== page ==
Outside my bus window, a new sight to me stretched as far as the eye could see. Smooth mountains that seemed to be striped red and white, sharp and freshly shaved mountains colored bright red, and continuous purple plains. I knew I was on Earth, but images of other stars, like the Moon and Mars, ran through my mind. When untouched by human hands, nature can look frightening.
Iran is cold in January. Snow had begun to fall by the time I reached the northwestern city of Tabriz, the temperature below freezing.
Many Azerbaijanis live in Tabriz, an ancient city whose history can be traced back to around the third century. Itʼs said that the townʼs bazaar is the oldest in the world, and it is laid out in such a complicated way that itʼs impossible to grasp it in its entirety. I decided to walk the bazaar, in part to escape from the snow which had been falling for days.
Clothes, jewels, food, and more are all sold at the bazaar, with different products being divided into different areas. The areas selling daily necessities are particularly crowded. Both store employees and customers are almost exclusively men, giving me a firsthand experience of just how male dominated Islamic society is. People often called out to me as I walked its paths, and some even treated me to tea. While the men must have been working, they seemed to be enjoying themselves, chatting as they drank their black tea.
Each of the domes that the bazaar is made up of has a hole in it, allowing light to dot its paths. The snow that fluttered inside seemed beautiful in the way that it mediated between the harsh outer environment and the very human interior space. In times before electricity, this must have been a dark space lit only by these lights, and it must have played a vital role in this town. Cities must come about by way of the creation of these kinds of artificial environments.
I was particularly interested in the area with rows of Persian rug stores. Perhaps it would be best to describe it as a place where older hatted storeowners are buried in bright red carpets. Among them, I got along particularly well with a middle-aged rug seller named Saeid. He spoke English, and despite being on the job, he still showed me around the area.
This area had little traffic, as rugs are not something one buys frequently. From here I could take my time and observe the bazaar space. His store was generally narrow, about 3 meters across and two stories in height, and neighboring stores were all around the same scale. As large rugs many meters long would not fit in the stores, it seemed that the wide paths were used to both store rugs and as extensions of the stores.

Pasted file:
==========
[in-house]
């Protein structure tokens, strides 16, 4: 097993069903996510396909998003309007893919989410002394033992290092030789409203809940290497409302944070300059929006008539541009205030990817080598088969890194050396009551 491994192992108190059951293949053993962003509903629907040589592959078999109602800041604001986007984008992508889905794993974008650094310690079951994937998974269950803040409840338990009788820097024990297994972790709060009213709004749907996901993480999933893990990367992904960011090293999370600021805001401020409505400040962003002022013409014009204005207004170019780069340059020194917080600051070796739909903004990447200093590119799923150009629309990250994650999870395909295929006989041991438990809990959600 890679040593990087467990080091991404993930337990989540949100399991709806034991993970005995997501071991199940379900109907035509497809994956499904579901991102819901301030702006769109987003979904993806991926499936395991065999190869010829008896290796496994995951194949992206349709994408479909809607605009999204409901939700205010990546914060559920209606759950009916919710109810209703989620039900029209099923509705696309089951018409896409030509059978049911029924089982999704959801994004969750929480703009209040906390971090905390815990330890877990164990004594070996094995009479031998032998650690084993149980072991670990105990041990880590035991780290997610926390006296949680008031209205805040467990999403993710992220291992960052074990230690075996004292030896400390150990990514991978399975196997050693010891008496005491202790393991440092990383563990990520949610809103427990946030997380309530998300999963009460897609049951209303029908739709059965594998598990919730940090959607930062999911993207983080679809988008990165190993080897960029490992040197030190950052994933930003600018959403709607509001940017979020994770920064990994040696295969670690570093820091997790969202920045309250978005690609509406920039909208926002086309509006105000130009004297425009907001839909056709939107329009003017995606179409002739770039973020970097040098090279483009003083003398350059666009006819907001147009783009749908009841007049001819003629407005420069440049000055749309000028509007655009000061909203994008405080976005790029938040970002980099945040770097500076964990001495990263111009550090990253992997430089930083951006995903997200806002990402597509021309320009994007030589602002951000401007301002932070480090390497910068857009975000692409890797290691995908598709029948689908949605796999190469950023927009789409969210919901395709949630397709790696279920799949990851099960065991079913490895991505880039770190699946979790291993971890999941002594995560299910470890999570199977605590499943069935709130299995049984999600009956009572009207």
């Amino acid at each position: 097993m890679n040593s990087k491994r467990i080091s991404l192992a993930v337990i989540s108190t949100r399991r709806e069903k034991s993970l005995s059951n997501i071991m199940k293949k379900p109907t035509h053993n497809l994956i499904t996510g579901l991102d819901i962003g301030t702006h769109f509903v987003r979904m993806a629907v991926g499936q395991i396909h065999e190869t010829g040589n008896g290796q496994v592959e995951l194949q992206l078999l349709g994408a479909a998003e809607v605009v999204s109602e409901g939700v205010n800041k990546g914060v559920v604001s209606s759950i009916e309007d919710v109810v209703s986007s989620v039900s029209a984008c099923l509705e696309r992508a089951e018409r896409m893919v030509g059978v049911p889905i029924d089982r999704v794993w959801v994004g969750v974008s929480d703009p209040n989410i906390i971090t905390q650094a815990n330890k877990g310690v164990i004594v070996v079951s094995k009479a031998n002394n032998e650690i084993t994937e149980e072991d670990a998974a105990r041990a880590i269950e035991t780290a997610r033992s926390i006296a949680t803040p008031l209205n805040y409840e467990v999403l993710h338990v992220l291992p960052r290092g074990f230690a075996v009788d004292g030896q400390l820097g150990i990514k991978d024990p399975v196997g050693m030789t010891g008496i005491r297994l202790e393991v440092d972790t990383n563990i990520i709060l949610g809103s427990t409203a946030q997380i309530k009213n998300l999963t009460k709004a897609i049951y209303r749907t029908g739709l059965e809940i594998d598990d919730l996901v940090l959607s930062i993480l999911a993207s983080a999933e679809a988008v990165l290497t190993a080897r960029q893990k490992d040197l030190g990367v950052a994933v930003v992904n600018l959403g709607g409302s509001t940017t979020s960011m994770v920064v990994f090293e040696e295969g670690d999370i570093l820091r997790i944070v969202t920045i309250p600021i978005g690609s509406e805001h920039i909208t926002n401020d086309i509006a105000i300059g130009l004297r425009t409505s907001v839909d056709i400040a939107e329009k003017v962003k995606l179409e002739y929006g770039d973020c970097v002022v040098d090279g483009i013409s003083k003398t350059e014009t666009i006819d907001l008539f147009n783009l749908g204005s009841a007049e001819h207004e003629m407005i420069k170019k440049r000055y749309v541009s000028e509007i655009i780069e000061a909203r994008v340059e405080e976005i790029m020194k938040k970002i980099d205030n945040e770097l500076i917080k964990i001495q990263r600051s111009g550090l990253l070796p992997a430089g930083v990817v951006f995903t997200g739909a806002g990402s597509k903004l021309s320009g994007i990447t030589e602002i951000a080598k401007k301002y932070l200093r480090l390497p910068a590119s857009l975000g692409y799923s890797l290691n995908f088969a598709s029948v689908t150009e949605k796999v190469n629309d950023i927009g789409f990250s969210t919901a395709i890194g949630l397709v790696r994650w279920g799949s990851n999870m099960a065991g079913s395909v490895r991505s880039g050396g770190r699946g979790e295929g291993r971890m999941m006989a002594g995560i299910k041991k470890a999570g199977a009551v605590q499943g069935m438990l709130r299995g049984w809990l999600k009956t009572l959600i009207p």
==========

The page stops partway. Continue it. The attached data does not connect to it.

According to Saeid, stores use their first floors as shops and second floors for storage space, and the old wooden windows installed there are called “Uruthi.” These storage spaces must have large windows and doors because their tight confines require shops to use ladders to take goods in and out of them from the outside.
As the bazaarʼs repeating structure works to mitigate the effects of the harsh external environment, these entrances are opened quite wide. Different stores also use fittings of different designs and colors on them, allowing them to also act as store signs.
Saeid closed shop early, a little after 2 in the afternoon, and invited me to his home a bit of a drive away. The bazaar was strictly a workplace, with the men working there all living in the suburbs. They apparently go to work each morning at 9 and stay until 5 in the afternoon there in the dark “city” dotted by lights where goods and people gather from all around each day.
His home was clean and quite large, with a number of rugs all around, as one might expect of a rug seller. He spoke to me about a number of topics as he treated me to a late lunch with his two daughters.
“In Japan, workplaces are large and homes are small. Iran is the opposite, where workplaces are small and homes are large.”
To Saeid, his “city” is a place to work, not to live. This made me realize that those whoʼve lived in the ancient city of Tabriz may have a good understanding of how to approach oneʼs relationship to a city.
Taguma was born in Tokyo in 1992. In 2014, he graduated from the Department of Architecture (Creative Science and Engineering) of Waseda University. He received a gold medal for his graduation project in architecture and received top recognition for his graduation thesis. In 2015 he took a year off from school to travel around villages and folk houses in 11 countries in Asia and the Middle East, visiting countries from China to Israel. In 2017 he graduated from Waseda Universityʼs Nakatani Norihito Lab with his masterʼs in architectural history. His dissertation received the Sanae Award. From May on, he has been working under Huang Sheng-Yuan at Fieldoffice Architects, in Yilan County, Taiwan.